The uniformity is excruciating to witness because it is being done at the expense of the poor. EDSA’s reterritorialization is presided by the rich which explains the fanatic and frenetic campaign to displace the poor from their homes, workplaces, and even on sidewalks.

Soon, people might totally fail to remember the proletarian legacy of EDSA. That it once provided shelter and hope to various sectors and classes in society. That it was a space where people from all walks of life gathered, mingled, and transacted business or politics. That it can be inclusive. That EDSA has a radical, subversive potential.

That Forbes Park in the south was atrociously elitist but at least it was balanced by the San Rogue community in the north. That megamall in Mandaluyong is enormous but it’s merely a modern counterpart of the bagsakan markets of Balintawak.

If EDSA’s corporate-led transformation will continue, people might readily accept the narrative that only the rich and properties classes have the right to dictate the future of this valuable stretch of road. That the poor have no choice but to vacate their so-called ‘eyesore’ homes and allow the corporate redevelopment of cities along EDSA. That a residential place can be rezoned into a commercial hub but not Forbes and Dasmariñas. That the state has to surrender its authority to neoliberal capitalists over what happens in EDSA except to regulate the traffic on the road. That the people are powerless to reclaim EDSA and change the paradigm of urban development.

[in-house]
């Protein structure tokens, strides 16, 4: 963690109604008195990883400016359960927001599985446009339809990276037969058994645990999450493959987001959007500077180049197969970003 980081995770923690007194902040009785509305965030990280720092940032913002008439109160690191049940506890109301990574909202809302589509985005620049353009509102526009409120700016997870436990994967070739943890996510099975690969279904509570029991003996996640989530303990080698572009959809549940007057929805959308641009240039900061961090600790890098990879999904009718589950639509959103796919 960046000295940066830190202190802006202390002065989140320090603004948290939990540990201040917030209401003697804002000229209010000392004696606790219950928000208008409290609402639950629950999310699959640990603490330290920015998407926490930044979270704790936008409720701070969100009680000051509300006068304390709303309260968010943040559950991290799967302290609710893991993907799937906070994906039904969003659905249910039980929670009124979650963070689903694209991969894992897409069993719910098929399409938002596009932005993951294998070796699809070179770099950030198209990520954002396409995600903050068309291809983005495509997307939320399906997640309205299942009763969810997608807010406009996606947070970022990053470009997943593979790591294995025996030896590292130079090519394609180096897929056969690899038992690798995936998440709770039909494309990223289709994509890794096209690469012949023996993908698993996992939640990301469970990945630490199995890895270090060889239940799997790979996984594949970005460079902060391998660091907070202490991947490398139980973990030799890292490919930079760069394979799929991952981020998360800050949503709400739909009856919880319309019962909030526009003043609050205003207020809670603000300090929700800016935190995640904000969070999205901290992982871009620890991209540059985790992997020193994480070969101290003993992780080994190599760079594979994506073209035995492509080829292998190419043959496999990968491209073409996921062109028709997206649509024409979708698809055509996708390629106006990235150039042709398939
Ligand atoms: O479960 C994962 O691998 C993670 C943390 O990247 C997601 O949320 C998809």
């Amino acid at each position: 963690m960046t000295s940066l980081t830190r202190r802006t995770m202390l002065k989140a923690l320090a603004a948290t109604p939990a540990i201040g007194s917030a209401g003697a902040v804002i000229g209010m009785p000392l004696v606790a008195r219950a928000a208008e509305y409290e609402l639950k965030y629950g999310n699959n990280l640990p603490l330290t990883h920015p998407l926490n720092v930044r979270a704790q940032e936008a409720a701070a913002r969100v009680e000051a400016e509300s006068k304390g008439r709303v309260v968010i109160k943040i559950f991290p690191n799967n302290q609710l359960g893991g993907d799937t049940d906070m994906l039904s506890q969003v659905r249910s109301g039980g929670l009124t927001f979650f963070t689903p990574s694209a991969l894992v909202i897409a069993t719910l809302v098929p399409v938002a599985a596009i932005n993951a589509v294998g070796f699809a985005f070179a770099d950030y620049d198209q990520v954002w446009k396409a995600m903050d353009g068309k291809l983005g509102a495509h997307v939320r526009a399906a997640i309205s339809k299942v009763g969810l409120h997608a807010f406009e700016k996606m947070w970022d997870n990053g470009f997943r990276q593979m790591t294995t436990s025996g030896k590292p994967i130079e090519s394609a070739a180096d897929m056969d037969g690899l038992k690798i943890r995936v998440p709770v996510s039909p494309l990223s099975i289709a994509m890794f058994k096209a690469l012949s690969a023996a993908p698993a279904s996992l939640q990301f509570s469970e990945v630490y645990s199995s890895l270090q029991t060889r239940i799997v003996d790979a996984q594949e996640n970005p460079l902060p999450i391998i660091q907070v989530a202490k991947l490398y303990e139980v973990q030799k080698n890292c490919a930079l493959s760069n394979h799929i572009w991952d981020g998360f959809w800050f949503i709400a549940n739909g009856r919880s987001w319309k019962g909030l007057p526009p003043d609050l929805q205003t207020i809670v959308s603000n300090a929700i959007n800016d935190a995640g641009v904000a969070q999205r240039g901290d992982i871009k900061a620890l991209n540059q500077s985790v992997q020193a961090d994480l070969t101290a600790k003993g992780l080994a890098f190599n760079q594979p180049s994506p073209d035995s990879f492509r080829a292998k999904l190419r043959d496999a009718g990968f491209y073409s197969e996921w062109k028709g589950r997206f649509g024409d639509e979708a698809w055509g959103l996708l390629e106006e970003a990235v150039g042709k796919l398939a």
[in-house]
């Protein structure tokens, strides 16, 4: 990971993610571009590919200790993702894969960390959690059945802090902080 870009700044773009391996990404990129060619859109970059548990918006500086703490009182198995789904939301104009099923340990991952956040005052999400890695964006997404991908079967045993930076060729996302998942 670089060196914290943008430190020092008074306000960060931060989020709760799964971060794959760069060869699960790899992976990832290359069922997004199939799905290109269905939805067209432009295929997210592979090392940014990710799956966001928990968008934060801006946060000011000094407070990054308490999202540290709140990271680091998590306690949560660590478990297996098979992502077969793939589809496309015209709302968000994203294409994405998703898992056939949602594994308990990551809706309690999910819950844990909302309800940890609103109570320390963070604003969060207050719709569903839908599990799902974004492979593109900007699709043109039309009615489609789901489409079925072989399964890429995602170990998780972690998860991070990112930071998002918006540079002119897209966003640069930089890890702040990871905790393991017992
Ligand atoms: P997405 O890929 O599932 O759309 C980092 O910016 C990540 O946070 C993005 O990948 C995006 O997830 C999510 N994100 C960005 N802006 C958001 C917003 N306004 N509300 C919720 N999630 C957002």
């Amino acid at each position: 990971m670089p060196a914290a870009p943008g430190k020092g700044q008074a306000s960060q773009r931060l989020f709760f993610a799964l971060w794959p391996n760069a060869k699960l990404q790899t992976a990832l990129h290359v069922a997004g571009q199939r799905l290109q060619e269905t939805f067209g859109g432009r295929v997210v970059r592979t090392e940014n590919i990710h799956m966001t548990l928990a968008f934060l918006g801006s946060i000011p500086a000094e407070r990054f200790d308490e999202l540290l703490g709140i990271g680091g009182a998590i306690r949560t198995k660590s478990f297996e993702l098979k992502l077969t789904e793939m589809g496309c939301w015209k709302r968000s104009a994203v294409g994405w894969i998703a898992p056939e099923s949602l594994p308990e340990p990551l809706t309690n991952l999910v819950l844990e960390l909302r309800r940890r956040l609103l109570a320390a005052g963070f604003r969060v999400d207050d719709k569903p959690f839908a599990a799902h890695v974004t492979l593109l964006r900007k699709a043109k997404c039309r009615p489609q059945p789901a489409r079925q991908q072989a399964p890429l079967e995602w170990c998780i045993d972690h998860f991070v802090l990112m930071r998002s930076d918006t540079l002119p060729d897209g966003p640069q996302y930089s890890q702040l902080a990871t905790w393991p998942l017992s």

But EDSA, our EDSA, is no ordinary road. It was and it should be reappropriated into a space where people impose their politics and collective will in order to reshape society.